News

Strathcona Archaeological Society Name Change

posted Jan 4, 2018, 1:31 PM by ASA - Edmonton Centre

At a Special General Meeting held on October 13, 2017, the membership of the Strathcona Archaeological Society voted to change the society's name to the Archaeological Society of Alberta: Edmonton Centre.  The changes are in name only, and were made to reflect the region that we represent.

The Strathcona Archaeological Society was named after the Strathcona Site and Interpretive Centre that used to be run out of Strathcona Science Provincial Park, located across the Saskatchewan River from Rundle Park.  The Strathcona Archaeological Society was the Friends society for this interpretive centre.  Our involvement ceased when the interpretive centre was closed in the early 1990's due to cutbacks.  We continued to operate as a society with this recognition of an important local archaeology site; however, collective memory of this site in mainstream society is fading, and the work that we do has shifted over the decades to represent the entire Edmonton region, as well as to extend north into the boreal forest.  Edmonton has a rich archaeological heritage, and our new name ties us to recognition of the region we operate out of, and also to the larger provincial body that we are a part of (The Archaeological Society of Alberta).  

A history of the society section is underway for this website, and posts will be added in this coming year.  If you have any information regarding the society that you would like to share, please forward them to arkyedmonton@gmail.com and a member of the Executive Committee will get in touch with you.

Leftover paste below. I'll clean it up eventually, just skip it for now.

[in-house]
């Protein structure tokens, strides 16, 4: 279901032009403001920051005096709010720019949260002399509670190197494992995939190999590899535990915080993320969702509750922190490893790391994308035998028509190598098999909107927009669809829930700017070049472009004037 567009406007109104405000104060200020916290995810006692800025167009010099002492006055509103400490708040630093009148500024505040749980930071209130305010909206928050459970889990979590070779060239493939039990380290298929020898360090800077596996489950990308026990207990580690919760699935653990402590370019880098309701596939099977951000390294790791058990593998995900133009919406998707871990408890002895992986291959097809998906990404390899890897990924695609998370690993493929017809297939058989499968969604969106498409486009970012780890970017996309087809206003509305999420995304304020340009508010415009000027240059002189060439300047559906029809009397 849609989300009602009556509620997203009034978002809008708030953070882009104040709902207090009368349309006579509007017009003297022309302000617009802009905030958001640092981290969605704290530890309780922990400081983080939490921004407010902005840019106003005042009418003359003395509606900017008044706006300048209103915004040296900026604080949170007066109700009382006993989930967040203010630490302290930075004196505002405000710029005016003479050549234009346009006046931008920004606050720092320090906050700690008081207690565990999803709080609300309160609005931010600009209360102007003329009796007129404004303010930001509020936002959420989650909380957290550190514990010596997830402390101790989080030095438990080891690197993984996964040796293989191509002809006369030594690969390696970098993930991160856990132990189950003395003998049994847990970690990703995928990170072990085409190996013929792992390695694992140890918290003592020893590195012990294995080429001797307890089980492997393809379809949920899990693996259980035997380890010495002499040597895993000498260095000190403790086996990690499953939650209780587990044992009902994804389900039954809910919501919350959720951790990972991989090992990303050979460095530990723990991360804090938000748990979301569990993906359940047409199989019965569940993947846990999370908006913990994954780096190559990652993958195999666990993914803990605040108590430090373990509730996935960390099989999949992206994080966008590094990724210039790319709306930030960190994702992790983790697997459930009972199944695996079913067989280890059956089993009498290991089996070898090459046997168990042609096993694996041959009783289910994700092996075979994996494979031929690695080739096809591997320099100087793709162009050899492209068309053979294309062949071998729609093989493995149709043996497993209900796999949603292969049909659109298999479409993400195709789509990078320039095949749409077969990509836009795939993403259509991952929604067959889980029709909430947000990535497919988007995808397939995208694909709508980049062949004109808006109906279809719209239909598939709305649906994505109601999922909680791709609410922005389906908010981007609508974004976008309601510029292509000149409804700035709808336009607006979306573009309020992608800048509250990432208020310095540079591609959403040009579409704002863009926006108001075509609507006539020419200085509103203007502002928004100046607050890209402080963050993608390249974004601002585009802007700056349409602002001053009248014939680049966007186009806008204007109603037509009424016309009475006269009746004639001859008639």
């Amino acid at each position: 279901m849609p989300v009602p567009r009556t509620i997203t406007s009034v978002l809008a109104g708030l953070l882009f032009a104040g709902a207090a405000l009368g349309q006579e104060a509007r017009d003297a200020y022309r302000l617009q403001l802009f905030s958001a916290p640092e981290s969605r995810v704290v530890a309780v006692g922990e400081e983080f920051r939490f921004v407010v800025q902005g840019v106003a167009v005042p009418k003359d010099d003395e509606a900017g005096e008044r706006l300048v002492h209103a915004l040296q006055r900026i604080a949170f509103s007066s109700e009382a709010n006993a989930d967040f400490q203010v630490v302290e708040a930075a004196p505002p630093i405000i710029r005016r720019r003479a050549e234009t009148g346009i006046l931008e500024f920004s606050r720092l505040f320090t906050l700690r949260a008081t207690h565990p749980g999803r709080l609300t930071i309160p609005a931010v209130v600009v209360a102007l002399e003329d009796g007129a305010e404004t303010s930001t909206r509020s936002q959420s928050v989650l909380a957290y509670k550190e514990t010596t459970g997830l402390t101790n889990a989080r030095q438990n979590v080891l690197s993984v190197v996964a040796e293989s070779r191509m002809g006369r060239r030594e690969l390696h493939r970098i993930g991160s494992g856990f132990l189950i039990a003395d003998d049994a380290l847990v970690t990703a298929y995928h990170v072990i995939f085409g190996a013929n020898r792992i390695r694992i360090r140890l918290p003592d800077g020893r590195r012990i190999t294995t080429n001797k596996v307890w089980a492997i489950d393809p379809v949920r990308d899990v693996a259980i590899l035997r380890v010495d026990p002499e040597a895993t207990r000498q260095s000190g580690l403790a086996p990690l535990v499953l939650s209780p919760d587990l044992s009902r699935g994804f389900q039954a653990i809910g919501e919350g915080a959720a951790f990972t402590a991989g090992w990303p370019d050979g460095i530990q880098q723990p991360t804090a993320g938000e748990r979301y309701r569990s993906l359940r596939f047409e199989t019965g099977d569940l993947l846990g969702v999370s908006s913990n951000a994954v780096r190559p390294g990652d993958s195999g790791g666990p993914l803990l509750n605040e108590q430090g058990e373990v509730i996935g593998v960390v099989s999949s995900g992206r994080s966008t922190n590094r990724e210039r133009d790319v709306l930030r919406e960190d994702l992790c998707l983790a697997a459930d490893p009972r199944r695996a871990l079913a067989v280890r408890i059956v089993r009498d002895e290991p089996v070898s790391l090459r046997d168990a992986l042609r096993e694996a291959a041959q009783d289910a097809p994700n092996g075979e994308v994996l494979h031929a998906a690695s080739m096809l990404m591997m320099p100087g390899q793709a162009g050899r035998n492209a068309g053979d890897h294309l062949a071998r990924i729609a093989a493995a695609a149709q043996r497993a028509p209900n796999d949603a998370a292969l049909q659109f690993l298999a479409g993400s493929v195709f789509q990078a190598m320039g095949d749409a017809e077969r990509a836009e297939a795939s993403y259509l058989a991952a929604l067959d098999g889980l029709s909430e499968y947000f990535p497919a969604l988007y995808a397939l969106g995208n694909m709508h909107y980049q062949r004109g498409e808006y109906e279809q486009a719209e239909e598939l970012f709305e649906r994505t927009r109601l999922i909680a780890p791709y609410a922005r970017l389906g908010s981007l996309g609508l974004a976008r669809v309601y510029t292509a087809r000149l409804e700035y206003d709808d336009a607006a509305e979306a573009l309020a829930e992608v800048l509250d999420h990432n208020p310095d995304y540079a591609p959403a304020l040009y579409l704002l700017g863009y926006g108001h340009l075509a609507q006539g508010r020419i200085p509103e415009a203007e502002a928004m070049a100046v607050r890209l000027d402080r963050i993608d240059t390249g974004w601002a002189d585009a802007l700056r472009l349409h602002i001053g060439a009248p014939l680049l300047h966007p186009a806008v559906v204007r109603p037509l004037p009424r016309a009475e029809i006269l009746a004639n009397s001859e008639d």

Statement in support of the recommendations of the Truth and Reconciliation Commission of Canada

posted Apr 10, 2016, 8:44 AM by ASA - Edmonton Centre

At our Annual General Meeting on March 17th, 2016, the membership of the Strathcona Archaeological Society approved the following statement.


In December 2015, the Truth and Reconciliation Commission of Canada released their final recommendations regarding indigenous and non-indigenous peoples in Canada building a future together. While their focus is on the future, many of these recommendations relate to the need for indigenous and non-indigenous people to come to terms with our shared history. This shared history extends beyond the residential school experience, to include the history of colonization and settlement, and the more than 10,000 year history of indigenous occupation of the land now called Canada. One way to understand this history is through archaeology, the study of the artifacts and sites left by past human actions.

Studying the material remains of the past can play an important role in our efforts towards truth and reconciliation. It enables us to learn the unwritten histories of pre-contact indigenous societies and colonial experiences. These histories provide us with opportunities for understanding and empathy, which help to open dialogues between indigenous and non-indigenous communities. Further, archaeological artifacts provide tangible evidence of indigenous occupation of these lands that can help non-indigenous communities understand and accept our colonial history.

Archaeology can contribute to advancing awareness, understanding and respect for indigenous cultures and histories. Archaeology will make important contributions toward improved indigenous education for lawyers, public servants, educators, and journalists in keeping with Calls to Action 27, 28, 57, 62 and 86 of the Truth and Reconciliation Commission.

We, the members and executive of the Strathcona Archaeological Society, look forward to participating in efforts to reach the goals of the Truth and Reconciliation recommendations, through our continued efforts to share archaeological knowledge with the people of Alberta, and new efforts to advance that knowledge, and to engage indigenous communities in archaeological research and dialogue.

1-2 of 2